It’s a familiar scenario: you find a house you really like, you make an offer, and you look forward to hearing back from the owner. You expect that the owner will either accept the offer or ask for a revised offer. But, instead, you find out that a new, higher offer has been placed on the table. All of a sudden, you’ve been unexpectedly thrust into a bidding war for your dream house. This isn’t an uncommon situation, particularly in competitive real estate markets such as Seattle and Bellevue. What do you do in this situation? If you’re thrown into this type of scenario, you may be a bit perplexed as to how to handle it. Based on what I’ve seen, I’ve come up with a few tips which can help hopeful buyers navigate through a bidding war.
Keep a Cool Head
It may sound a bit cliched, but one of the most important things you should do in this scenario is stay calm and keep a cool head. No matter what you ultimately decide to do, you can’t make good decisions if you’re not level headed. Being unexpectedly tossed into a bidding war can often produce negative reactions. Many people become worried, for instance, about the possibility of “losing,” and this sense of worry then starts to overshadow their overall decision-making process. You shouldn’t think of a bidding war as something which involves winning and losing, but instead something which involves finding out whether a house is truly a good fit for you. If you don’t end up buying the house, this doesn’t mean you’ve “lost,” it just means that you didn’t have a strong enough desire to offer more. It wasn’t a good fit.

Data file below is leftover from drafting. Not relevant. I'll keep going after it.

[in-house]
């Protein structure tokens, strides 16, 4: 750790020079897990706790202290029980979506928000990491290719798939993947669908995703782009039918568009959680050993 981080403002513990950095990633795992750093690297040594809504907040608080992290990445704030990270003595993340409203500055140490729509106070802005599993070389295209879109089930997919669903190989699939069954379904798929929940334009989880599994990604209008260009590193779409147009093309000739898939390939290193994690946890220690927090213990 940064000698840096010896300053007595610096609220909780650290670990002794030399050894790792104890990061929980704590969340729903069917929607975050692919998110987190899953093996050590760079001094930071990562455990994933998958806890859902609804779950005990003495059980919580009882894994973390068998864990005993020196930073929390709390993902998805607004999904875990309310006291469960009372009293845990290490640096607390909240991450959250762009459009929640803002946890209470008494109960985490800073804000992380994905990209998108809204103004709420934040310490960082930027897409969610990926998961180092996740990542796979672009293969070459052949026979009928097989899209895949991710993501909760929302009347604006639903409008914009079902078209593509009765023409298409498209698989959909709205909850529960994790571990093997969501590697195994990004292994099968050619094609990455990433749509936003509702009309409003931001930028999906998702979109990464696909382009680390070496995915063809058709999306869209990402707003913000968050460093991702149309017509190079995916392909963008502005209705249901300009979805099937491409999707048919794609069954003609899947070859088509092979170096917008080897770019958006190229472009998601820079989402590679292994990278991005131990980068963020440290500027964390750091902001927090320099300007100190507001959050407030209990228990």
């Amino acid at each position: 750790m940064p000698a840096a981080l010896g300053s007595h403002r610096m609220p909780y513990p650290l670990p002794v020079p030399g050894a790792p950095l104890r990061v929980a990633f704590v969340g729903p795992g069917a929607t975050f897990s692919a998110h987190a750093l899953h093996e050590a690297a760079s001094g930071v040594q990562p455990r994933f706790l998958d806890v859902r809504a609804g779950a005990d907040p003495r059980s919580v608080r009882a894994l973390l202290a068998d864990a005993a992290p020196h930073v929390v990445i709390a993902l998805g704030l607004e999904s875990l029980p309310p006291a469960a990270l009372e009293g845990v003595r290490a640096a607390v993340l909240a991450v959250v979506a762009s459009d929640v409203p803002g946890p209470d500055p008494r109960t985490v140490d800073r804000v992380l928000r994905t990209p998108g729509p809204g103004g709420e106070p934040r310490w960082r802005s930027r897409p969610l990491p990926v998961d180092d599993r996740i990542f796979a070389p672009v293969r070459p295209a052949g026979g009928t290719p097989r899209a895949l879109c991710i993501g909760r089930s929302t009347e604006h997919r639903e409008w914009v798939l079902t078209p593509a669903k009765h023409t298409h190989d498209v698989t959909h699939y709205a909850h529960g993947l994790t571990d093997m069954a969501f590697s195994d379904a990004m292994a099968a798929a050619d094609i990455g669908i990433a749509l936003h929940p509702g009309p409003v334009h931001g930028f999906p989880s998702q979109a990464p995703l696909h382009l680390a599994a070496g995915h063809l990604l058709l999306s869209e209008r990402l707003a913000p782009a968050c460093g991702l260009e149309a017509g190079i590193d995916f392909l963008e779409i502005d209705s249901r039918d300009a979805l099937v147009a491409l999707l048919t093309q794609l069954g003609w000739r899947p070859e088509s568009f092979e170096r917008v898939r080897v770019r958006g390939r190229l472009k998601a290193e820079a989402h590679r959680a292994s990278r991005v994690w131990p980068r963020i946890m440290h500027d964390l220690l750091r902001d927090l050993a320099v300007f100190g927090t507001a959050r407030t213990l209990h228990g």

Go After What You Want
If you keep a cool head, you’ll be able to make the best decision for you in any given bidding war. And, sometimes, this may mean that you need to increase your offer. Again, it all comes back to figuring out whether the house is truly a good fit for you, whether it’s something you really want. If you really want a certain house, for whatever reason, don’t be shy about going after it. This is what sparked the bidding war in the first place: someone else stepped up and was willing to make another offer. That person really wanted the house. If you feel the same, then you shouldn’t be afraid to plunk down more money.
Keep Other Options Open
A bidding war is similar to any other type of negotiation. In any negotiation, having other options increases your bargaining power. The reason for this is that having other options places a certain “ceiling” or maximum on what you’re willing to offer. And having a ceiling can be useful because it prevents you from getting carried away and spending far more than what a given asset is worth. Often, bidding wars become a matter of “pride,” or take on a more competitive tone than they should. Keeping other options available will help you stay grounded and remind you that this isn’t the only house on the market. While you might really want this particular place, you need other options for reference. Do you want to pay 10% more than the original price? 20%? Having alternatives can help you know when to draw the line.
Don’t Be Afraid to Walk Away
This is the counterpoint to tip #2. As much as it’s important to go after what you want, equally important is the ability to walk away from a less-than-ideal situation. If you decide that the price has risen too high, or realize that the property isn’t as spectacular as you originally thought, walk away. The real estate market is a funny thing. While it’s true that a few people can “blow the deal of a lifetime” or suffer from walking away from a certain deal, in the majority of cases there’s other good options on the market to choose from. Don’t let ego or stubbornness cause you to lock yourself into something which would be better off leaving alone.
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